Key words :
carbon dioxide removal,
copenhagen climate conference,
solar radiation management
Geoengineering the climate : science, governance and uncertainty
23 Sep, 2009 03:17 pm
Earlier this month, the Royal Society of the UK issued a report entitled "Geoengineering the climate : science, governance and uncertainty". Ken Caldeira, the director of the Caldeira Lab at the Carnegie Institution in the U.S. and a member of the working group involved in producing this report, answers Scitizen's questions.
The report divides geoengineering methods into two basic classes. Can we put Carbon Dioxide Removal methods (which remove CO2 from the atmosphere) on the same level as Solar Radiation Management methods (that reflect a small percentage of the sun's light and heat back into space) yet?
No, Carbon Dioxide Removal methods and Solar Radiation Management methods are two very different kinds of interventions. I was originally arguing that the Carbon Dioxide Removal methods should not even be in the report because I do not consider them geoengineering.
Carbon Dioxide Removal methods add no new climate risk (although they can add other types of new environmental risk). Carbon Dioxide Removal is basically the reverse of carbon dioxide emissions. In general, these methods work slowly but address the root cause of the problem.
Solar Radiation Management methods add new climate risk, but hold out the potential of reducing overall climate risk. Some Solar Radiation Management methods can work rapidly and thus may be of use in the event of a climate emergency or climate crisis. I think this "climate emergency response" possibility is the most important reason we need to pursue research into these options.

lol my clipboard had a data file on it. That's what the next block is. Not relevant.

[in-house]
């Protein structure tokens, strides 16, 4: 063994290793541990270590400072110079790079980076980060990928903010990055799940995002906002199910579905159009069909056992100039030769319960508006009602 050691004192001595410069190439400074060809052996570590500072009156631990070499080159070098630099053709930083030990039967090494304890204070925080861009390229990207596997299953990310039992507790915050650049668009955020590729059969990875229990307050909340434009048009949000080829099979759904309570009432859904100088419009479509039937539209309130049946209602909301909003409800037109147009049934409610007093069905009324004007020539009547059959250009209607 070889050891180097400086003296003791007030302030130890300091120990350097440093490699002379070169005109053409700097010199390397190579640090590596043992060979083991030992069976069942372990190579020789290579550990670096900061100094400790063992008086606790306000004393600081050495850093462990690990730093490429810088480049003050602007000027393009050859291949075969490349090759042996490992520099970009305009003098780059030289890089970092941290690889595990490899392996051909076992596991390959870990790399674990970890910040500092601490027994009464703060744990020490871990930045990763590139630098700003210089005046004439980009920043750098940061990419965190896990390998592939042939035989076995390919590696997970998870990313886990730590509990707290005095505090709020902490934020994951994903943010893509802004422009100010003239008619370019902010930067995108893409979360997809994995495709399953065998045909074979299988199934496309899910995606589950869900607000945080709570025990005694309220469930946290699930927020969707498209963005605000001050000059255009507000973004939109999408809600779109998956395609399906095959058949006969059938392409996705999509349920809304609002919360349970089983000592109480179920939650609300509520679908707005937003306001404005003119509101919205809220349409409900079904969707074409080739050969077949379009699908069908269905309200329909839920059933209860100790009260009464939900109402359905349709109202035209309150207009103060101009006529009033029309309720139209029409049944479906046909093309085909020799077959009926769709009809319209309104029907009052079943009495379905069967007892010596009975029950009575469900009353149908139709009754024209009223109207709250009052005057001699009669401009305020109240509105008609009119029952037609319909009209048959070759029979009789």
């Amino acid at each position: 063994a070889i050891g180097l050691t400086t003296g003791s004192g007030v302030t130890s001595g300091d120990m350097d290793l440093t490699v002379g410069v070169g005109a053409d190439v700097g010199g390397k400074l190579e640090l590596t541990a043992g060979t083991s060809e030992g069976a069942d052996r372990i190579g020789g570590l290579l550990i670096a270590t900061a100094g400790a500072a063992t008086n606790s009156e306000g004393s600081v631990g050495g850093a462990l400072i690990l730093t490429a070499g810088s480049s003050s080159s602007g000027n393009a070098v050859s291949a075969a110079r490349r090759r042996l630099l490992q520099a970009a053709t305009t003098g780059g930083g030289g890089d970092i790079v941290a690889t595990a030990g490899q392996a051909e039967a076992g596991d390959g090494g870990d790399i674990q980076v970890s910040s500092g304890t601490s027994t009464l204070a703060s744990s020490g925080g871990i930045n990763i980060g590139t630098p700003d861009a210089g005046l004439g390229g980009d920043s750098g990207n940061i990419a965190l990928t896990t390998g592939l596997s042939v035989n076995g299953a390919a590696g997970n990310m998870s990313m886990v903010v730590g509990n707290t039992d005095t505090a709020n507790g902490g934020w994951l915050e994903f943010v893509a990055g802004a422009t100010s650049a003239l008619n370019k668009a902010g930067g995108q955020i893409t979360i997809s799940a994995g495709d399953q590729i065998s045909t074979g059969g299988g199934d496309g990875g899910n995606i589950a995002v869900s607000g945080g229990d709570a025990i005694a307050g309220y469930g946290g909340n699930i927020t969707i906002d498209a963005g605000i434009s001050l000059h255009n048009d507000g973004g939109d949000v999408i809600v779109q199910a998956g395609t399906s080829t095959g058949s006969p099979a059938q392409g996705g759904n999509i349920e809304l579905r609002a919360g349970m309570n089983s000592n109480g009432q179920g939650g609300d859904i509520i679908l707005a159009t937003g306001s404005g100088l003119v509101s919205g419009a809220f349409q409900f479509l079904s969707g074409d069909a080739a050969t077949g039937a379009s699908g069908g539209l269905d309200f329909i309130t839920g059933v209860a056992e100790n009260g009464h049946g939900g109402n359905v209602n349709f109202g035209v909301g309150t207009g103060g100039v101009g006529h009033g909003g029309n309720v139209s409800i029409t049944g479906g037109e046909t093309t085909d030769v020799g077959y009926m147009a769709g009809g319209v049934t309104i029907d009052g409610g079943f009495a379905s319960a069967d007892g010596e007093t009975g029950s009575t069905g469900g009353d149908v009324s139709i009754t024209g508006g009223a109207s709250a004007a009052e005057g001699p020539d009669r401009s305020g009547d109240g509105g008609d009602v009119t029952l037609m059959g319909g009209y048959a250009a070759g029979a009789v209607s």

Taking into account the risk of significant side effects, would you call geoengineering "a necessary evil"?
I think that the assortment of options considered in the report are so diverse that one cannot generalize across all of them. I hope we are smart or lucky enough to avoid a climate catastrophe that would induce us to want to put sulfates in the stratosphere or resort to other similar desperate measures. I think of these as a toolbox full of tools. A powersaw can be used for evil or for good.
The goal of these proposals is to reduce overall risk and damage. If we have high confidence that some option would reduce overall risk and damage then it would probably make sense to deploy that option. Without this confidence, deployment would likely be unwise.
Without large-scale field testing, what did you base your evaluation on?
Our evaluation was based on paper studies, computer model simulations, and order-of-magnitude basic calculations.
How to elude the moral hazard argument, namely the fact that geoengineering might be used as an excuse not to cut greenhouse gas emissions?
I believe that recognition and admission that our greenhouse gas emissions are increasing the likelihood of a climate crisis that would push us to consider desperate measures would tend to encourage us to work harder to diminish emissions. If you are not concerned about a climate crisis, you neither reduce emissions nor develop plans for what to do should a crisis occur. If you are concerned about a climate crisis, you both reduce emissions and develop plans for what to do should a crisis occur.
According to you, what should thereof be the place of geoengineering at the Copenhagen Climate Conference in December?
I see no reason for the Solar Radiation Management options to be considered in December. Some Carbon Dioxide Removal methods (such as planting trees) will be considered in Copenhagen. The "ultimate objective" of the UNFCCC is "to achieve... stabilization of greenhouse gas concentrations in the atmosphere at a level that would prevent dangerous anthropogenic interference with the climate system." Carbon Dioxide Removal methods are relevant to stabilizing greenhouse gas concentrations, but Solar Radiation Management options are not particularly relevant in this context.
Interview by Clementine Fullias
Download the report
Ken Caldeira is a scientist who works at the Carnegie Institution for Science's Department of Global Ecology. The Caldeira Lab conducts research to try to improve the science base needed to allow human civilization to develop while protecting our environmental endowment. It includes ocean adification, climate and emissions and climate intervention ('geoengineering').
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